According to their bass player Gary Fletcher, the Blues Band don't trouble the press and the press don't trouble the Blues Band; and if interviews or comments are required Dave Kelly or Tom McGuinness will oblige. So a rare opportunity to talk to the front man Paul Jones was our Christmas Day treat. I took some recording gizmos to the Maddermarket in Norwich and we sat down for a chat while the Blues Band set up for that night's gig.
We started by talking about the new album "Few Short Lines" and - as the project was intended to mark their 30th anniversary - the choice of guests: Linda Lewis and Southside Johnny having a chance to stretch out on some new songs and some less obvious cover versions. Paul is much more than their singer, he's a working musician that hosts Britain's flagship weekly blues radio show for BBC Radio2, something he's done for twenty five years. That's a heck of a feat for an unfashionable genre of music and it shows that Britain still has a very passionate love for blues. Over the years the show has had some fine sessions and Paul talked about some of his favourites: Eric Bibb, Robert Cray and Ruthie Foster At the start of 2011 he was given international recognition with a "Keeping The Blues Alive" award, as well as winning "Blues Broadcaster of the Year" and the Harmonica player trophy for a second time.
The year has had some sadness with a number of significant blues players passing over: Pinetop Perkins, Honeyboy Edwards, Willie Big-Eyes Smith, Big Jackson Johnson, Eddie Kirkland and sadly too many more. Paul remembered the Legends tour from a few years ago and also talked about the talent coming through, his discovery of Giles Robson and his admiration of Joe Bonamassa, he admitted to listening to Stephen Dale Pettit in the car!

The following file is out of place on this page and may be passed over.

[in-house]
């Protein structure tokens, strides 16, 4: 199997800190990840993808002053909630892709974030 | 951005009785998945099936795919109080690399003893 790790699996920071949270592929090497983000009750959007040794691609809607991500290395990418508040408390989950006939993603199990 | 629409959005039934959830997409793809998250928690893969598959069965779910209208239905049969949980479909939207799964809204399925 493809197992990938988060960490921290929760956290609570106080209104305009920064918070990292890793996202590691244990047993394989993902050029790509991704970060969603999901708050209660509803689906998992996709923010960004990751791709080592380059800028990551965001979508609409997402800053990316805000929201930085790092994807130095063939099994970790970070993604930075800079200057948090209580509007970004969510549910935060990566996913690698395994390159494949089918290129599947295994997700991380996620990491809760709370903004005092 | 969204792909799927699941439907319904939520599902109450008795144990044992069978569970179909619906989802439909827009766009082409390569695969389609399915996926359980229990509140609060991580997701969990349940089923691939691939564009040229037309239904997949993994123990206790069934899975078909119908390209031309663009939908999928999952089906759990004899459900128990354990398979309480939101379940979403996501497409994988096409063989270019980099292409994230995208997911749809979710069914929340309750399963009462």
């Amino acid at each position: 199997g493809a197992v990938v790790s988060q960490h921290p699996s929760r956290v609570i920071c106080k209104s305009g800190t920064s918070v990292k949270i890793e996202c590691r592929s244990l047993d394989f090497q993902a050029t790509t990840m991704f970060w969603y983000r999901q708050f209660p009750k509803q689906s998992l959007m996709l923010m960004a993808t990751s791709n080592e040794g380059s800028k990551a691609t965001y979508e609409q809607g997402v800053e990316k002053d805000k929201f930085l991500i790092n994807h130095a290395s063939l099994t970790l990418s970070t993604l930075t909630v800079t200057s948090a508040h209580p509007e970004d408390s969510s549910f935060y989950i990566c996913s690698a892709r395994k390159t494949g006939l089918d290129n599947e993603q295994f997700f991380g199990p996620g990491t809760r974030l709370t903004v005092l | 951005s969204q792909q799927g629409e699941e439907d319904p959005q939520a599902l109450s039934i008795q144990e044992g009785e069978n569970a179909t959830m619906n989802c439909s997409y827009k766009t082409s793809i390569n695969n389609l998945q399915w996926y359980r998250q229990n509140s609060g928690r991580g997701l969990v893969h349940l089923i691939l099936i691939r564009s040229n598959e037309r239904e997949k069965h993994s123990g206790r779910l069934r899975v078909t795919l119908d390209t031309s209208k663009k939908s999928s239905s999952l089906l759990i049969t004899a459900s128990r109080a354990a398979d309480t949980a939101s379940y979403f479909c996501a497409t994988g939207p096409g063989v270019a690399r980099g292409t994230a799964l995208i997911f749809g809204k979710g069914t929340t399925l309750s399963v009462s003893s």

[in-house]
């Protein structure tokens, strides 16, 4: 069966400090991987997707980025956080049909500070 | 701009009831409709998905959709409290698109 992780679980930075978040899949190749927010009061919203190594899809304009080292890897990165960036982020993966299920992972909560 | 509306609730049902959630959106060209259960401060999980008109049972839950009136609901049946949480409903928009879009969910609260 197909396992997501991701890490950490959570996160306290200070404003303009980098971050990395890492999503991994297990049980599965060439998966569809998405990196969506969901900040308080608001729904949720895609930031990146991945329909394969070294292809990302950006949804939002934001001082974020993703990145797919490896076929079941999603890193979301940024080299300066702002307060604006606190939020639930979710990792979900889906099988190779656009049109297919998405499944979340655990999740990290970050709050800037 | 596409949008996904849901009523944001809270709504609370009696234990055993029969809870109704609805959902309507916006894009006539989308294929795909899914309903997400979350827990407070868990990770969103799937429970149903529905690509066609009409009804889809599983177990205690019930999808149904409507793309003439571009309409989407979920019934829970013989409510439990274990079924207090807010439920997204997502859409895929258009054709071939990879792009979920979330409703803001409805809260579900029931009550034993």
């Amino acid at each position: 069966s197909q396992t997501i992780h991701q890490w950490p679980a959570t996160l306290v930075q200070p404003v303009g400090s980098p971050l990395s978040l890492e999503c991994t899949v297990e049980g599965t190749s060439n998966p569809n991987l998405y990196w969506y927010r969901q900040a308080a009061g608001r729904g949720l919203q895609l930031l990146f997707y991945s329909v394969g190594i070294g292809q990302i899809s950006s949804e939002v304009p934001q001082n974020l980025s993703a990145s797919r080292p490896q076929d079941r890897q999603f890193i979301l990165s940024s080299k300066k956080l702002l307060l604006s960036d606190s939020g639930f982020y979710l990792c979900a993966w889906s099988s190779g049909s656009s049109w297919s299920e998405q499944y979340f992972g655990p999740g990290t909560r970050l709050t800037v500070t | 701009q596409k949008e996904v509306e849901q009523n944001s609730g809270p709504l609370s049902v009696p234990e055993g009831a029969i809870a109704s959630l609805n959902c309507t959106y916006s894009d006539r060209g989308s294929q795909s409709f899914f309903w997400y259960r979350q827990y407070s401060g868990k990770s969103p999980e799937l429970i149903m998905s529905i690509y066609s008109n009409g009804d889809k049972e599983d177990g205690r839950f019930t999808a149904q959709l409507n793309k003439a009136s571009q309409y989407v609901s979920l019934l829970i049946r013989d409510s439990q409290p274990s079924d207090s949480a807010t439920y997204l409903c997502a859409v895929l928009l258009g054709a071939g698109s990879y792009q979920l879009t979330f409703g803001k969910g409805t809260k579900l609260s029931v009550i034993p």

He and Brian Jones played together before Brian set off for London to form the Rolling Stones, Paul stayed behind as "Paul Peterson" singing pop covers in a dance band all the while learning invaluable lessons in stagecraft and musicianship from the trained jazz players in the same outfit. After that he went to join Manfred Mann and briefly put together a "Supergroup" for an album on Elektra that included Eric Clapton, Jack Bruce and Steve Winwood (Ginger Baker turned him down!!!). When punk rejuvenated the live music scene with an anyone can make a record attitude, Paul spoke to some old mates about some sporadic gigs using an anonymous name "the Blues Band" with a limited edition album to sell at gigs. They had to bootleg their own album when they ran into cash flow hurdles, the disc was a triumph and their gigs sold out.
Paul was candid about the influence his father had and how he juggles everything to fit in playing in four different groups as well as doing sessions, leading the British Harmonica League and an award winning weekly radio show. Early in 2012 the Blues Band back catalogue will be spruced up and reissued with as many rarities as he can find, and the Manfreds will celebrate 50 years since formation. You can expect something special.It was a pleasure to chew the fat with Paul, it was all over too quickly.
From everyone here at STAR BLUES, wishing you a safe, happy and healthy Christmas and New Year, Until our next live STAR BLUES on 8th January take care of yourselves and take care of those that take care of you